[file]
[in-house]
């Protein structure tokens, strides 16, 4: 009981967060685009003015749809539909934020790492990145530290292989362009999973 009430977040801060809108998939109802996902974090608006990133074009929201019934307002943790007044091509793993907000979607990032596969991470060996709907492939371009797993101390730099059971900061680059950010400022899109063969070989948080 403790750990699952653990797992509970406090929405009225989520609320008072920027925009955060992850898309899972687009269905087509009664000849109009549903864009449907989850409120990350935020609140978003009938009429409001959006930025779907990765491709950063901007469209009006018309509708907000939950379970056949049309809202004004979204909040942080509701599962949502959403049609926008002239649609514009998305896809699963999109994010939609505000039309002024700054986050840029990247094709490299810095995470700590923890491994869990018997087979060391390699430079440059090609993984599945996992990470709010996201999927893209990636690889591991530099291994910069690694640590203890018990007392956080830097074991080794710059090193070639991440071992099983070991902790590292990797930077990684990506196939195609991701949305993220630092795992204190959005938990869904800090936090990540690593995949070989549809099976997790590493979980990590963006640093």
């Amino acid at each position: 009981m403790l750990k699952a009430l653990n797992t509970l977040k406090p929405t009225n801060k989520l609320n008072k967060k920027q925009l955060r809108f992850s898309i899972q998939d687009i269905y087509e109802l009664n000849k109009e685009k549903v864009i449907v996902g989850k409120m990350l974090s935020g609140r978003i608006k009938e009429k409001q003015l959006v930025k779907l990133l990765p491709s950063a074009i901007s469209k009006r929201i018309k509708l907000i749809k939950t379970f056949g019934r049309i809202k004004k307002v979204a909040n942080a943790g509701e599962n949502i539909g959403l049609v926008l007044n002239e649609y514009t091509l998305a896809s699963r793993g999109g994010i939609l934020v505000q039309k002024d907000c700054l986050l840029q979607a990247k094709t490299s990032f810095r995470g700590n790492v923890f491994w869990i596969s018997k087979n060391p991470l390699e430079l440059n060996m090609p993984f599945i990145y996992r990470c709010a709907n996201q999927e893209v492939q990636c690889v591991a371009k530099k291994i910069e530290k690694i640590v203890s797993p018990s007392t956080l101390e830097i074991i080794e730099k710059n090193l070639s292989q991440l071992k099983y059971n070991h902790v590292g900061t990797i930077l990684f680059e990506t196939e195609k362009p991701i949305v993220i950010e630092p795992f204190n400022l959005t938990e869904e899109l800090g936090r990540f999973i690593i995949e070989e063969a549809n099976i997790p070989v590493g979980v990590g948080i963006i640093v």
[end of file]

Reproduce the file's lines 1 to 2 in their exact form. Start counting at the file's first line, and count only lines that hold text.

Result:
[in-house]
């Protein structure tokens, strides 16, 4: 009981967060685009003015749809539909934020790492990145530290292989362009999973 009430977040801060809108998939109802996902974090608006990133074009929201019934307002943790007044091509793993907000979607990032596969991470060996709907492939371009797993101390730099059971900061680059950010400022899109063969070989948080 403790750990699952653990797992509970406090929405009225989520609320008072920027925009955060992850898309899972687009269905087509009664000849109009549903864009449907989850409120990350935020609140978003009938009429409001959006930025779907990765491709950063901007469209009006018309509708907000939950379970056949049309809202004004979204909040942080509701599962949502959403049609926008002239649609514009998305896809699963999109994010939609505000039309002024700054986050840029990247094709490299810095995470700590923890491994869990018997087979060391390699430079440059090609993984599945996992990470709010996201999927893209990636690889591991530099291994910069690694640590203890018990007392956080830097074991080794710059090193070639991440071992099983070991902790590292990797930077990684990506196939195609991701949305993220630092795992204190959005938990869904800090936090990540690593995949070989549809099976997790590493979980990590963006640093």